Sometimes, progress necessitates that we look at things in an entirely new light. To paraphrase Star Trek—if you want to do something groundbreaking, sometimes you have to go boldly where no one has gone before.
Against that backdrop, I wanted to dispel a recent rumor in the marketplace that Cisco has gone (warp drives engaged, presumably) to a place called “Planet Zircon” to sell its industry-first and industry-leading Unified Computing System (UCS).
Leaving aside for a moment that some of our competitors seem to be living in an alternate universe, UCS is actually selling quite well right here on planet Earth. Our architecture for the virtualized data center, whereby via UCS we unify servers, storage access, networks, and virtualization technologies to drive the value of data center infrastructure to an entirely new level, has gained acceptance from a great number of earthly companies.
But since we’re having fun with science fiction metaphors, let’s suppose you were a time traveler who went back to sneak a peek as Cisco first began developing UCS. You might be forgiven for thinking that Cisco had taken leave of its senses. But leaving planet Earth? No, our feet were firmly planted here.
“Fabric computing is a fixture on the radar screen of many IT groups, driven by the increased penetration of virtualization and prospects for cloud computing.As virtualization penetration increases, IT organizations will deploy virtual machine (VM) mobility, which will demand more attention to a fabric-based infrastructure that better integrates server, storage and networking for greater agility and faster time to deploy.” Based on this observation, Gartner George J Reiss and Andrew Butler organized recently a survey to evaluate which vendors are the most credible and ready to address the challenges of virtualization and cloud computing.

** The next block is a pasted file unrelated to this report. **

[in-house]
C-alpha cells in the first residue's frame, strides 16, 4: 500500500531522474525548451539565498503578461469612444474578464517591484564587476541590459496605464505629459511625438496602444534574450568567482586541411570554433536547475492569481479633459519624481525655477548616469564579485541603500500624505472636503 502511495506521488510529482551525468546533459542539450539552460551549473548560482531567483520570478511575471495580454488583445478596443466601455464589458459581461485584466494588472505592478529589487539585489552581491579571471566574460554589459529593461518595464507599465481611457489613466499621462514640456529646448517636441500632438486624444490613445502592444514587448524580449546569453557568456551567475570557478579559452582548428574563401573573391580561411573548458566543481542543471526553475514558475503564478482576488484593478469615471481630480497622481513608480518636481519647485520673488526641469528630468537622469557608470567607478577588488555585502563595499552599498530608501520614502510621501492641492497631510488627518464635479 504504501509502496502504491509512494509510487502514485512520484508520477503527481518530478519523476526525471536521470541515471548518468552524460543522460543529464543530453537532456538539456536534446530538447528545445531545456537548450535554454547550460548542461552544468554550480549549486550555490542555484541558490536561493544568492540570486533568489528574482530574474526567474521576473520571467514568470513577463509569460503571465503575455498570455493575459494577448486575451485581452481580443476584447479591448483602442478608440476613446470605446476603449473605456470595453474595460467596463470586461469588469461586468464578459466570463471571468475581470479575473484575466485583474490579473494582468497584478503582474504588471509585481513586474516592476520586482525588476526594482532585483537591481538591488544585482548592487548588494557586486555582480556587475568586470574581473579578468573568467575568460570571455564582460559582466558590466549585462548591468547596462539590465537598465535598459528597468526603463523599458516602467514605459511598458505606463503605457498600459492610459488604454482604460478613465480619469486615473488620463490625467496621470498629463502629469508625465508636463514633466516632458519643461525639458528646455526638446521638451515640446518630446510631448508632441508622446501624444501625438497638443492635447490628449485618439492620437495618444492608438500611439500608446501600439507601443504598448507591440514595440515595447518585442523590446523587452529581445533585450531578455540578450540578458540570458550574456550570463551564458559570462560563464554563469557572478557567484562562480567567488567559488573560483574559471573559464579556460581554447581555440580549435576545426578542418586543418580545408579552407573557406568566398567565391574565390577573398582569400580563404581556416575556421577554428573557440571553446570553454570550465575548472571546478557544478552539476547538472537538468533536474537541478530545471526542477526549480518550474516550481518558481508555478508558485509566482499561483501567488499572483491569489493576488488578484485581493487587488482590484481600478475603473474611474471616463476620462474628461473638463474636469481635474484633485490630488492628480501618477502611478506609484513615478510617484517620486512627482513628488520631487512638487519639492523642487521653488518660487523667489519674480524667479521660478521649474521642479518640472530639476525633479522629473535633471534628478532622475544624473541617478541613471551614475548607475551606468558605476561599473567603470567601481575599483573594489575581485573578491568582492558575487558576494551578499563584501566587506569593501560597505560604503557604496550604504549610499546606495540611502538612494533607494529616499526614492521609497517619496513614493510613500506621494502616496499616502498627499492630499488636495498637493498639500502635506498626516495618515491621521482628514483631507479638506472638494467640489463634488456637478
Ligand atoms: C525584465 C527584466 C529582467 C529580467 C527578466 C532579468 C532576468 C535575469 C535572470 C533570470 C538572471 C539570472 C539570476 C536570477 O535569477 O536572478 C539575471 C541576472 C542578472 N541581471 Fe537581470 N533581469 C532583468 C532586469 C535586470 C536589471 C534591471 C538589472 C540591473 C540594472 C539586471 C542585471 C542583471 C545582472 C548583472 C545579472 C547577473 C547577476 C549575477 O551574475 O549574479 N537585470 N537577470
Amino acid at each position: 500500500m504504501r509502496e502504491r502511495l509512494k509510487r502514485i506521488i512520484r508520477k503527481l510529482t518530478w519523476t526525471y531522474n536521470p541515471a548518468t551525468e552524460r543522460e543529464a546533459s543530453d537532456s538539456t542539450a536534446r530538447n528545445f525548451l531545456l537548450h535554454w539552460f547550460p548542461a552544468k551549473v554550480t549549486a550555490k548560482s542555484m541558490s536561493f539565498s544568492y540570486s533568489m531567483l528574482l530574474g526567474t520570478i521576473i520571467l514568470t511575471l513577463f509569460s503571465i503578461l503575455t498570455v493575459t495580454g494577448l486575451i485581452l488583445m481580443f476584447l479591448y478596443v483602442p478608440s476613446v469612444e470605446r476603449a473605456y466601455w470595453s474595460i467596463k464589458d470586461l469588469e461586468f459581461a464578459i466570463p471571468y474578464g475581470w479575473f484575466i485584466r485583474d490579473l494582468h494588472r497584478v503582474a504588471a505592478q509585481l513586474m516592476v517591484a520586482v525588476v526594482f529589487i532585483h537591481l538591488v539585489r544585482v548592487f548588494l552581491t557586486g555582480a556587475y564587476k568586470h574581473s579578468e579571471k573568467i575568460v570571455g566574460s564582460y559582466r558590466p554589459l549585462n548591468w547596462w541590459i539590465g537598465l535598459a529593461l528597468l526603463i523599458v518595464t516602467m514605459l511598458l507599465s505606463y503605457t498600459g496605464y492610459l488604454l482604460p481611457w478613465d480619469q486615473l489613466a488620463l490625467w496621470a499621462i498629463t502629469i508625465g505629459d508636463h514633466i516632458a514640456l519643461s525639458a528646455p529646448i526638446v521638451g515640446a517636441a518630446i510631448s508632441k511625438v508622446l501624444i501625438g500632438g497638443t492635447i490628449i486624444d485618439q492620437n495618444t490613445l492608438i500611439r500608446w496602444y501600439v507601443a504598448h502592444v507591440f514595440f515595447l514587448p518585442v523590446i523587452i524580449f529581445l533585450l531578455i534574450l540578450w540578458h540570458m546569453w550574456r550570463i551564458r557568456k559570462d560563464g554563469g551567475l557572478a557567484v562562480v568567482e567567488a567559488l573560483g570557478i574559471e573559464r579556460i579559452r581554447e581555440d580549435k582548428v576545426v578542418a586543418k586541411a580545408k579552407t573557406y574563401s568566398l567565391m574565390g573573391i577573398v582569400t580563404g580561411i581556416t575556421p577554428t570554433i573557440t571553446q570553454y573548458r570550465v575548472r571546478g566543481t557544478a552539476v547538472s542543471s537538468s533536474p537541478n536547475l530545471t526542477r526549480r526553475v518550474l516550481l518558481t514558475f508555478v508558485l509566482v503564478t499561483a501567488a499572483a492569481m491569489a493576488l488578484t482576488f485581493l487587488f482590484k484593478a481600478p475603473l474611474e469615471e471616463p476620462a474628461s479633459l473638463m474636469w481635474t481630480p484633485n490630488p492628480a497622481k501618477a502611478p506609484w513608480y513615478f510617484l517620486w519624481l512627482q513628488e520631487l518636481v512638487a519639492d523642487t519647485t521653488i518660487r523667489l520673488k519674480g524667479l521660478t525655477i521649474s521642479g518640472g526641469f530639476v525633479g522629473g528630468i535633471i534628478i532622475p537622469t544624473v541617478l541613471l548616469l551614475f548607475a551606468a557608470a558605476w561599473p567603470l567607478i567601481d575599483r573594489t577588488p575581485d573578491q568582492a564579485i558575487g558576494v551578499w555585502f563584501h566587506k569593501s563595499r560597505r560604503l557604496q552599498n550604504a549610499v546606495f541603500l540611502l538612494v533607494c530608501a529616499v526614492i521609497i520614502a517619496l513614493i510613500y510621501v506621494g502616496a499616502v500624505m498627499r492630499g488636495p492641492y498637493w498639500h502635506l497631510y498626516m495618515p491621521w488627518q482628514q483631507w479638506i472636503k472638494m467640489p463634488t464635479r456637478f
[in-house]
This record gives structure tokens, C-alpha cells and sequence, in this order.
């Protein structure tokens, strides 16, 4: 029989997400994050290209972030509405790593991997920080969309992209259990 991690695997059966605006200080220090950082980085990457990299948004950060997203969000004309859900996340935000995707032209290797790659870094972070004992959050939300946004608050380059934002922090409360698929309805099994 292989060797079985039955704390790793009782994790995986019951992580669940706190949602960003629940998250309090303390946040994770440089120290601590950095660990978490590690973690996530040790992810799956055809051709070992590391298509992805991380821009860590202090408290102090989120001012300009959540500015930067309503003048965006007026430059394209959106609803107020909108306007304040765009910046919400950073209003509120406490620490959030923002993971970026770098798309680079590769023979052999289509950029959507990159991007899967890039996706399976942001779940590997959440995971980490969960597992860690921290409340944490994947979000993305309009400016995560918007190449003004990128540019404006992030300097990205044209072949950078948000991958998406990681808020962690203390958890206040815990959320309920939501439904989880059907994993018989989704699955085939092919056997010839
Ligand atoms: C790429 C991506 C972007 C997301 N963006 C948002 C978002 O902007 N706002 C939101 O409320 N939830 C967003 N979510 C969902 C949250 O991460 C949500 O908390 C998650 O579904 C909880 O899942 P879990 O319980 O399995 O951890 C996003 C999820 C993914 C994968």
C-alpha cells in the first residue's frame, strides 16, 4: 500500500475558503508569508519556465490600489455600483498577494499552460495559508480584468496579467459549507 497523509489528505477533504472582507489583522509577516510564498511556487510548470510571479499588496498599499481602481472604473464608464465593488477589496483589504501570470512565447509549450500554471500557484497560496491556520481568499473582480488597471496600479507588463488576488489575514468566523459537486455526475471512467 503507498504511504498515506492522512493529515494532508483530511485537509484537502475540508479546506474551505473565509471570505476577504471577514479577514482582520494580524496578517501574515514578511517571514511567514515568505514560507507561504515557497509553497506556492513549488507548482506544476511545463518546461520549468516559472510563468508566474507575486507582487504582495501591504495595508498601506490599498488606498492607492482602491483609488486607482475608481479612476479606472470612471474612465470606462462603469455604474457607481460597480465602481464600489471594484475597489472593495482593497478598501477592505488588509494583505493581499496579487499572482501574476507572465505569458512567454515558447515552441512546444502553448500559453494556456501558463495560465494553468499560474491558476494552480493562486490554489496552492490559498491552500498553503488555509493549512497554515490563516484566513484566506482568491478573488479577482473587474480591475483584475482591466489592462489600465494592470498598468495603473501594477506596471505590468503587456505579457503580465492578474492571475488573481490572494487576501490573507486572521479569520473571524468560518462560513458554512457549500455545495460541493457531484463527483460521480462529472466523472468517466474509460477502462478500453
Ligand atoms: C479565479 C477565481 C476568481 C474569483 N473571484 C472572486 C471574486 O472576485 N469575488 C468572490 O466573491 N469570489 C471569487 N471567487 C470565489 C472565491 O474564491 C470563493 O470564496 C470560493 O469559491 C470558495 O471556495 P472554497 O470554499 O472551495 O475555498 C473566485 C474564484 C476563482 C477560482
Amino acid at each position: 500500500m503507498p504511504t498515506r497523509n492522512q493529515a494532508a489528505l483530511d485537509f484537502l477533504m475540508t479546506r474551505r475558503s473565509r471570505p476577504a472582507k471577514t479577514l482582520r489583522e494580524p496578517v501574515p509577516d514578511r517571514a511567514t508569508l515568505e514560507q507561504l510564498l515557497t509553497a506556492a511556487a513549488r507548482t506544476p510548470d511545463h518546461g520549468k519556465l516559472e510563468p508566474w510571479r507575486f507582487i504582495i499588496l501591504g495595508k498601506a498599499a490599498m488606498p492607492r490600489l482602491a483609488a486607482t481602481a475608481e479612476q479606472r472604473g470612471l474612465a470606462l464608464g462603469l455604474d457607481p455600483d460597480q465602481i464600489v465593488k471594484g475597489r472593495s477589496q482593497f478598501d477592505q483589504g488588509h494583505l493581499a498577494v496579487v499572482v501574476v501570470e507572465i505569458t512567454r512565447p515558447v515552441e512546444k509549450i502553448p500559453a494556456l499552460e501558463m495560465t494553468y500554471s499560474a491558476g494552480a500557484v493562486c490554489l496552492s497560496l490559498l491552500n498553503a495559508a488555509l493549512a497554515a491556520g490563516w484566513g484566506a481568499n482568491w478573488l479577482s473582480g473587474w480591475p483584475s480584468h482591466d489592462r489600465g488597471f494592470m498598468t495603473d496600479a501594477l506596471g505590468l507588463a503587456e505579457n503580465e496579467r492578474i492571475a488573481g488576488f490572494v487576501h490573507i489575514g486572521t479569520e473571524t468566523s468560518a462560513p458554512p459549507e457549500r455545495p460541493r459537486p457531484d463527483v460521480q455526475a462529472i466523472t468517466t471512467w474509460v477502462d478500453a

Cisco pioneered the vision of Ethernet-based “Unified Fabric” for the data center and has been shipping products to support that vision for over three years. Subsequently it introduced Unified Computing and Unified Network Services, all of which have formed the building blocks for Cisco’s Data Center Fabric. Competitors have validated Cisco’s vision by scrambling to deliver their own versions of the Fabric.